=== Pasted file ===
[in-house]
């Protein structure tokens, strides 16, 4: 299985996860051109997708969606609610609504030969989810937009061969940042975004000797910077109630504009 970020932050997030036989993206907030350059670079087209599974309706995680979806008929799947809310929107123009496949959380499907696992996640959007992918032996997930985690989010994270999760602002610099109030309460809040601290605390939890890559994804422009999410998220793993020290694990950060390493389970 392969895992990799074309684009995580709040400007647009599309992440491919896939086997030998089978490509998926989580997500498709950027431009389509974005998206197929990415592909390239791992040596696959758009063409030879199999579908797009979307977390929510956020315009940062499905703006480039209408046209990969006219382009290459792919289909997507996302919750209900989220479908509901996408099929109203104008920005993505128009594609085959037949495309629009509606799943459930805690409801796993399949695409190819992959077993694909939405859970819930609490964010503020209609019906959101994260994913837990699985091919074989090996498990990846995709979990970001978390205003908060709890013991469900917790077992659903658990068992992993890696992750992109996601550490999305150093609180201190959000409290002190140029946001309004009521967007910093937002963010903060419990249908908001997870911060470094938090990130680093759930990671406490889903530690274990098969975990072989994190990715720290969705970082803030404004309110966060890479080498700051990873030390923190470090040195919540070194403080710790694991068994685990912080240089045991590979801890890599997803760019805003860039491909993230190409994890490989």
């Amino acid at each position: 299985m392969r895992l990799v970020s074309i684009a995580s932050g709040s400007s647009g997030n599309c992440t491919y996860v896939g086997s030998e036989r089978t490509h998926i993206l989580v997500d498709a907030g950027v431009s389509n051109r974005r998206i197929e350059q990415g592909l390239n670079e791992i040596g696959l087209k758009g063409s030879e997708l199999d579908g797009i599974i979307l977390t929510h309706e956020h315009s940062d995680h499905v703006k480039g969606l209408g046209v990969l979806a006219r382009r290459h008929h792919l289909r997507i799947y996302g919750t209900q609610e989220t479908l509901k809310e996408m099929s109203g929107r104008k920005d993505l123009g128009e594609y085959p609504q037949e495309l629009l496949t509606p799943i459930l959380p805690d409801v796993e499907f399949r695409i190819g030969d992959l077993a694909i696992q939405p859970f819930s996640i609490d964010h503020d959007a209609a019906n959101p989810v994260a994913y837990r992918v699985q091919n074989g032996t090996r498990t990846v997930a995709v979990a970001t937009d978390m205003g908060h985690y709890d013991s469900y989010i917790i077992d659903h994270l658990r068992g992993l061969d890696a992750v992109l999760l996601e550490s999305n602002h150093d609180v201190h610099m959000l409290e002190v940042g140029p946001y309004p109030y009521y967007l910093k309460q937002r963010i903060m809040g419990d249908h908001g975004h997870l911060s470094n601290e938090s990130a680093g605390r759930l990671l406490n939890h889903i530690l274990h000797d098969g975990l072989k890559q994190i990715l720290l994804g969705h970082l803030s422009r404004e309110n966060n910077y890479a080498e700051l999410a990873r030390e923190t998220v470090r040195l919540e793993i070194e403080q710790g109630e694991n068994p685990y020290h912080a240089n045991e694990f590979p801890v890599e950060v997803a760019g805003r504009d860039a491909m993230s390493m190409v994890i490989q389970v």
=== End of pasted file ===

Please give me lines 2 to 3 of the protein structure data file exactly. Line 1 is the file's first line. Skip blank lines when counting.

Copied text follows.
């Protein structure tokens, strides 16, 4: 299985996860051109997708969606609610609504030969989810937009061969940042975004000797910077109630504009 970020932050997030036989993206907030350059670079087209599974309706995680979806008929799947809310929107123009496949959380499907696992996640959007992918032996997930985690989010994270999760602002610099109030309460809040601290605390939890890559994804422009999410998220793993020290694990950060390493389970 392969895992990799074309684009995580709040400007647009599309992440491919896939086997030998089978490509998926989580997500498709950027431009389509974005998206197929990415592909390239791992040596696959758009063409030879199999579908797009979307977390929510956020315009940062499905703006480039209408046209990969006219382009290459792919289909997507996302919750209900989220479908509901996408099929109203104008920005993505128009594609085959037949495309629009509606799943459930805690409801796993399949695409190819992959077993694909939405859970819930609490964010503020209609019906959101994260994913837990699985091919074989090996498990990846995709979990970001978390205003908060709890013991469900917790077992659903658990068992992993890696992750992109996601550490999305150093609180201190959000409290002190140029946001309004009521967007910093937002963010903060419990249908908001997870911060470094938090990130680093759930990671406490889903530690274990098969975990072989994190990715720290969705970082803030404004309110966060890479080498700051990873030390923190470090040195919540070194403080710790694991068994685990912080240089045991590979801890890599997803760019805003860039491909993230190409994890490989």
């Amino acid at each position: 299985m392969r895992l990799v970020s074309i684009a995580s932050g709040s400007s647009g997030n599309c992440t491919y996860v896939g086997s030998e036989r089978t490509h998926i993206l989580v997500d498709a907030g950027v431009s389509n051109r974005r998206i197929e350059q990415g592909l390239n670079e791992i040596g696959l087209k758009g063409s030879e997708l199999d579908g797009i599974i979307l977390t929510h309706e956020h315009s940062d995680h499905v703006k480039g969606l209408g046209v990969l979806a006219r382009r290459h008929h792919l289909r997507i799947y996302g919750t209900q609610e989220t479908l509901k809310e996408m099929s109203g929107r104008k920005d993505l123009g128009e594609y085959p609504q037949e495309l629009l496949t509606p799943i459930l959380p805690d409801v796993e499907f399949r695409i190819g030969d992959l077993a694909i696992q939405p859970f819930s996640i609490d964010h503020d959007a209609a019906n959101p989810v994260a994913y837990r992918v699985q091919n074989g032996t090996r498990t990846v997930a995709v979990a970001t937009d978390m205003g908060h985690y709890d013991s469900y989010i917790i077992d659903h994270l658990r068992g992993l061969d890696a992750v992109l999760l996601e550490s999305n602002h150093d609180v201190h610099m959000l409290e002190v940042g140029p946001y309004p109030y009521y967007l910093k309460q937002r963010i903060m809040g419990d249908h908001g975004h997870l911060s470094n601290e938090s990130a680093g605390r759930l990671l406490n939890h889903i530690l274990h000797d098969g975990l072989k890559q994190i990715l720290l994804g969705h970082l803030s422009r404004e309110n966060n910077y890479a080498e700051l999410a990873r030390e923190t998220v470090r040195l919540e793993i070194e403080q710790g109630e694991n068994p685990y020290h912080a240089n045991e694990f590979p801890v890599e950060v997803a760019g805003r504009d860039a491909m993230s390493m190409v994890i490989q389970v």